It is no news that every organism on the planet is continually in a hustle for food and sustenance. However, it is noteworthy that due to variations in their build and their environments over the years, these organisms have pruned unique methods of feeding that work best for each of them. This article addresses a bunch that stands out. Those whose feeding habits are as weird as they come. Some of these organisms have taken the phrase “weird feeding habits” to levels unfathomable by human rationality. In fact, chances are you will not see certain things the same way anymore, after reading this. If you think you can stomach what comes next, read on to find out some of these organisms and what makes their feeding habits so… Weird.
Skuas are marine birds of prey that belong to the genus Stercorarius. Skuas are medium to large-sized birds and are strong, dexterous flyers. Like many other predatory birds, they have a tough, aggressive predisposition to go with it as well. Skuas are migratory birds known to traverse long distances in their routes. However, they predominantly nest in Artic and temperate regions. Skuas generally have gray to brown plumage with a splash of white on their wings. Some species of skuas include the great skua, Chilean skua, and pomarine skua among others.
If you’re wondering why they make this list, here goes: Skuas have a habit of feeding on other birds’ vomit. This mode of feeding is their major food-seeking strategy during winters – up to about 95%. Skuas will persistently bully birds like gulls, terns, and other birds into relinquishing their catches. These birds, distressed, eventually vomit their food – often partially digested. The skua then swooshes in to slurp it up. They are quite daring too, as they are not fazed by larger opponents – even those up to three times larger. If the bird doesn’t have anything to regurgitate, the skua could kill it and feed on it instead.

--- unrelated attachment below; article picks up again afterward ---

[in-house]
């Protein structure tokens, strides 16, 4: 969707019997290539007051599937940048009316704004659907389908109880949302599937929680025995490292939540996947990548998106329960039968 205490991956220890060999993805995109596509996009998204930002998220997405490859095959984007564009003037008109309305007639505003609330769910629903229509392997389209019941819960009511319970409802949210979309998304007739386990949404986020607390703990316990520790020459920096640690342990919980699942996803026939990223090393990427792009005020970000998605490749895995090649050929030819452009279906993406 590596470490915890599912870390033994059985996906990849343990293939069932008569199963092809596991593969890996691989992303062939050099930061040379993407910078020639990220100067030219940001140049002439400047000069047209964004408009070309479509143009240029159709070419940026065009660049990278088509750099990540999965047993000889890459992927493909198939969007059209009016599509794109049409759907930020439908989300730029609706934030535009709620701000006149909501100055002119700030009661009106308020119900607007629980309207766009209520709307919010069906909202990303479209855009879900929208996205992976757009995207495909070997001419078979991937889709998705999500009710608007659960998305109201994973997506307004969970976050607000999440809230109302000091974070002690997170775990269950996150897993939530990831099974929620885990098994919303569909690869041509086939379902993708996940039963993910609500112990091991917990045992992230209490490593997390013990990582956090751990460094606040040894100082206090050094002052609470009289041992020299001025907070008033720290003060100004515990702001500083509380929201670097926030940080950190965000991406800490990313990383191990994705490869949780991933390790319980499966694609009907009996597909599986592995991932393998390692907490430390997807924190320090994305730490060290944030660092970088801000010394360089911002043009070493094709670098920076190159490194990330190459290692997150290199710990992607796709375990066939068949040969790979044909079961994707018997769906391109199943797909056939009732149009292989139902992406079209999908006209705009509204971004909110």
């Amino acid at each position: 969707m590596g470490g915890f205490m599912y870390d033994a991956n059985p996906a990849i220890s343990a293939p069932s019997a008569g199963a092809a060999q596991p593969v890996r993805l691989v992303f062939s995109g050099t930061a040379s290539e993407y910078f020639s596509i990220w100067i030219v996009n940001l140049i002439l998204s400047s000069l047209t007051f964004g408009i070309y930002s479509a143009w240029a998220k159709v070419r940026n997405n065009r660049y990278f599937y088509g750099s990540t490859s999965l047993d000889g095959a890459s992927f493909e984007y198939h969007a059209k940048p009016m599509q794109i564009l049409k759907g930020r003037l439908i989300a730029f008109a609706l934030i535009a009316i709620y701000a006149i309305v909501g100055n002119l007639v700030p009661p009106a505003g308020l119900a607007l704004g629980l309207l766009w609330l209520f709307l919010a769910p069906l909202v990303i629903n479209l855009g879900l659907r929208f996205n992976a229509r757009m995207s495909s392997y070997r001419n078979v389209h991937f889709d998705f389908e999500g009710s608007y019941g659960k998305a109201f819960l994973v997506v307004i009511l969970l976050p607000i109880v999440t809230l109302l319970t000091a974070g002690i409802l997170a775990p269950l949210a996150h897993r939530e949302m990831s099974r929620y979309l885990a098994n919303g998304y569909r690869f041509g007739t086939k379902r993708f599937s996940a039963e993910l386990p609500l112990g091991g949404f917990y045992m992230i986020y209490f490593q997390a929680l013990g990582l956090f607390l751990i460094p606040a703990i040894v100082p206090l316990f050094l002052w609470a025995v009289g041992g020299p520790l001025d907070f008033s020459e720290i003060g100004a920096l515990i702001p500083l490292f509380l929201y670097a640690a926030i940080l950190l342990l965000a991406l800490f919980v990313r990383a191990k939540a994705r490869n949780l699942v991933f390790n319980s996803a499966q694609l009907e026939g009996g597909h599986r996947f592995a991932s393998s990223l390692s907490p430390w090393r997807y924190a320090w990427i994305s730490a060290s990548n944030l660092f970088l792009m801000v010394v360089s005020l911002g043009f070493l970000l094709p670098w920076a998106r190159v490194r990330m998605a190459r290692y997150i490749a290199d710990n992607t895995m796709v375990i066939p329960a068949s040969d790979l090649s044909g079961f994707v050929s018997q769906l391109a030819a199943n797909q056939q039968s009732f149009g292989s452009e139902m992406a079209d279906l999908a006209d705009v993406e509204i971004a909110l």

Beyond all these, there is more to a skua’s diet and feeding culture than kleptoparasitism. They have a diverse diet. It usually includes fish, rodents, carrion, and other birds.
- Dracula Ants
It is no surprise if you get a bad premonition from the name. Chances are you’ve connected a few dots and already have a vague idea about why they are on this list.
Blood. Dracula. Vampires. Yes.
However, that is not all there is to them. In other words, it is not what makes them “stand out”. After all, hematophagy (feeding on blood) is a common phenomenon among insects and some other classes of organisms. So what is the missing link? It’s where they get it from.
Adult Dracula ants feed on the blood of their young. Yes, you read right.
Apparently, this is because as they age, they lose the ability to eat and process solid food. Therefore, adults feed on the blood of well-fed young ones for sustenance. As grisly as it sounds, the young ones (larvae) do not die from the process. They remain viable for subsequent feeding – which is even more messed up. Although they are indisputably ants, Dracula ants have an uncanny similarity to wasps in their build. They are endemic to Madagascar and are an endangered species. They belong to the genus Adetomyrma.
- Butterflies and Bees
What is a pretty, benign insect like the butterfly looking for on this list?
I know bees can be fickle critters, but they feed on nectar.
Is there something I don’t know?
Fair points. Except for Africanized killer bees which don’t really have a good rep, one thing many can agree on is that butterflies and bees are hardly what you’d call “sinister.” This benign predisposition spills over to their “weird feeding habits”.
If anything, they are not on this list because of something sinister or gruesome. It’s just… Some species have bizarre ideas about what food should be. At least, by human standards.
Some species of butterflies and bees are known to feed on tears. Yes – they drink tears. For example, some species of these critters in the Amazon often feed on turtle tears. Apparently, they poke at their eyes long enough to irritate them and turn on the waterworks. It’s not only turtles though. Humans are not left out – and even crocodiles.
- Ommatokoita elongata
The fourth organism on this list of animals with weird feeding habits is rather interesting. Ommatokoita elongata is a parasitic copepod a few inches long that fancies living off sharks. The ones these organisms usually stick to are Pacific sleeper sharks and Greenland sharks. These organisms don’t just latch onto any available surface. They are quite picky. Their favorite point of attachment is the eye – and it is exactly why they’re on this list.
These organisms gnaw away at the cornea of host sharks. They progressively feed on it until they render it unviable, making the host blind. However, what is even more intriguing is that the hosts are usually unruffled. Studies suggest that these parasites latch onto eyes because of convenience and the lesser immune resistance at these spots.
Enjoyed this? Stay tuned for the second part! If you’d fancy checking out other wildlife-themed pieces, click here!